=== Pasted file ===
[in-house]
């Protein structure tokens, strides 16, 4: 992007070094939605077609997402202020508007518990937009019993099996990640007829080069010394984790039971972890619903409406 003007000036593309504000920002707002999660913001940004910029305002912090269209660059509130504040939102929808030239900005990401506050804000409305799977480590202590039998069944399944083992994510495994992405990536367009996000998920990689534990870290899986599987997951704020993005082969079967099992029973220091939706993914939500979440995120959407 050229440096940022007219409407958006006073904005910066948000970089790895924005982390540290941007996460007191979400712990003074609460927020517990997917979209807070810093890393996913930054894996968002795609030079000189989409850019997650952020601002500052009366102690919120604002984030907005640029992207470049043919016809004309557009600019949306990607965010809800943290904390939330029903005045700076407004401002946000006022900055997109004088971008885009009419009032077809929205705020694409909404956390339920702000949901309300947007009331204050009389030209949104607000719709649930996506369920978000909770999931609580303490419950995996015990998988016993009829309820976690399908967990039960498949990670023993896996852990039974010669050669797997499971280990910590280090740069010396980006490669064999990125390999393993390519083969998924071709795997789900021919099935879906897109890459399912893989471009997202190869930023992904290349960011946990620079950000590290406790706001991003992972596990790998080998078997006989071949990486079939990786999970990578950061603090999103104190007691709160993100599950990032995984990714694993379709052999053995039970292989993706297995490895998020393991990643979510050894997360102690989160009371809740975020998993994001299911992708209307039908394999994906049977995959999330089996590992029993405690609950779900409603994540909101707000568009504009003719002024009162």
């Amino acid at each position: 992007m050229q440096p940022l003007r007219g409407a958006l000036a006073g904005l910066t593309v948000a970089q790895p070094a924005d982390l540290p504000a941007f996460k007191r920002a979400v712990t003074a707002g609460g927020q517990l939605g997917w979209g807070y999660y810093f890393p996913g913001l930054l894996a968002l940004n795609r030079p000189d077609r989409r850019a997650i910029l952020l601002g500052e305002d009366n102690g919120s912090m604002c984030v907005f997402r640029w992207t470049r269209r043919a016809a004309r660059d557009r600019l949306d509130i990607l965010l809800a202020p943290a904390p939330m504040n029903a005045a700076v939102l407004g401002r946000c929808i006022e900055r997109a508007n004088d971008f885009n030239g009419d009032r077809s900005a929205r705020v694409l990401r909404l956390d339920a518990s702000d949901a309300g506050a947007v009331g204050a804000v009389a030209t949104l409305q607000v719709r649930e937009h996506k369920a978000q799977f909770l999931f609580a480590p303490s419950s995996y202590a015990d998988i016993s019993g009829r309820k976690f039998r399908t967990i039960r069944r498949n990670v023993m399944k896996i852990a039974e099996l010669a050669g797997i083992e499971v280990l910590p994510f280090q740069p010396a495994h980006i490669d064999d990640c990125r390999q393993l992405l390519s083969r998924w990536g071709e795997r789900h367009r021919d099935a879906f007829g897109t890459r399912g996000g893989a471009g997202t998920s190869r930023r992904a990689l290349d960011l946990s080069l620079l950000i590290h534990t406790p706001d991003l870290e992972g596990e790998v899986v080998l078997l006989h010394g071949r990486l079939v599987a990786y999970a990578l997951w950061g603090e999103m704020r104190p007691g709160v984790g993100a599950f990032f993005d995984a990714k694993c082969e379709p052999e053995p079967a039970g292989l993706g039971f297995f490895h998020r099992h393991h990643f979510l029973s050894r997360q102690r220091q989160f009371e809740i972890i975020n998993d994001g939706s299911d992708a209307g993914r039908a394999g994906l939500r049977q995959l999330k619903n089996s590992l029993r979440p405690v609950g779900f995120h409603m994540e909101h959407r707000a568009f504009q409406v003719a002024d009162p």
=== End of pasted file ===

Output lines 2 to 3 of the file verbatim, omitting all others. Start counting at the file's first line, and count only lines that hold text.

């Protein structure tokens, strides 16, 4: 992007070094939605077609997402202020508007518990937009019993099996990640007829080069010394984790039971972890619903409406 003007000036593309504000920002707002999660913001940004910029305002912090269209660059509130504040939102929808030239900005990401506050804000409305799977480590202590039998069944399944083992994510495994992405990536367009996000998920990689534990870290899986599987997951704020993005082969079967099992029973220091939706993914939500979440995120959407 050229440096940022007219409407958006006073904005910066948000970089790895924005982390540290941007996460007191979400712990003074609460927020517990997917979209807070810093890393996913930054894996968002795609030079000189989409850019997650952020601002500052009366102690919120604002984030907005640029992207470049043919016809004309557009600019949306990607965010809800943290904390939330029903005045700076407004401002946000006022900055997109004088971008885009009419009032077809929205705020694409909404956390339920702000949901309300947007009331204050009389030209949104607000719709649930996506369920978000909770999931609580303490419950995996015990998988016993009829309820976690399908967990039960498949990670023993896996852990039974010669050669797997499971280990910590280090740069010396980006490669064999990125390999393993390519083969998924071709795997789900021919099935879906897109890459399912893989471009997202190869930023992904290349960011946990620079950000590290406790706001991003992972596990790998080998078997006989071949990486079939990786999970990578950061603090999103104190007691709160993100599950990032995984990714694993379709052999053995039970292989993706297995490895998020393991990643979510050894997360102690989160009371809740975020998993994001299911992708209307039908394999994906049977995959999330089996590992029993405690609950779900409603994540909101707000568009504009003719002024009162």
């Amino acid at each position: 992007m050229q440096p940022l003007r007219g409407a958006l000036a006073g904005l910066t593309v948000a970089q790895p070094a924005d982390l540290p504000a941007f996460k007191r920002a979400v712990t003074a707002g609460g927020q517990l939605g997917w979209g807070y999660y810093f890393p996913g913001l930054l894996a968002l940004n795609r030079p000189d077609r989409r850019a997650i910029l952020l601002g500052e305002d009366n102690g919120s912090m604002c984030v907005f997402r640029w992207t470049r269209r043919a016809a004309r660059d557009r600019l949306d509130i990607l965010l809800a202020p943290a904390p939330m504040n029903a005045a700076v939102l407004g401002r946000c929808i006022e900055r997109a508007n004088d971008f885009n030239g009419d009032r077809s900005a929205r705020v694409l990401r909404l956390d339920a518990s702000d949901a309300g506050a947007v009331g204050a804000v009389a030209t949104l409305q607000v719709r649930e937009h996506k369920a978000q799977f909770l999931f609580a480590p303490s419950s995996y202590a015990d998988i016993s019993g009829r309820k976690f039998r399908t967990i039960r069944r498949n990670v023993m399944k896996i852990a039974e099996l010669a050669g797997i083992e499971v280990l910590p994510f280090q740069p010396a495994h980006i490669d064999d990640c990125r390999q393993l992405l390519s083969r998924w990536g071709e795997r789900h367009r021919d099935a879906f007829g897109t890459r399912g996000g893989a471009g997202t998920s190869r930023r992904a990689l290349d960011l946990s080069l620079l950000i590290h534990t406790p706001d991003l870290e992972g596990e790998v899986v080998l078997l006989h010394g071949r990486l079939v599987a990786y999970a990578l997951w950061g603090e999103m704020r104190p007691g709160v984790g993100a599950f990032f993005d995984a990714k694993c082969e379709p052999e053995p079967a039970g292989l993706g039971f297995f490895h998020r099992h393991h990643f979510l029973s050894r997360q102690r220091q989160f009371e809740i972890i975020n998993d994001g939706s299911d992708a209307g993914r039908a394999g994906l939500r049977q995959l999330k619903n089996s590992l029993r979440p405690v609950g779900f995120h409603m994540e909101h959407r707000a568009f504009q409406v003719a002024d009162p």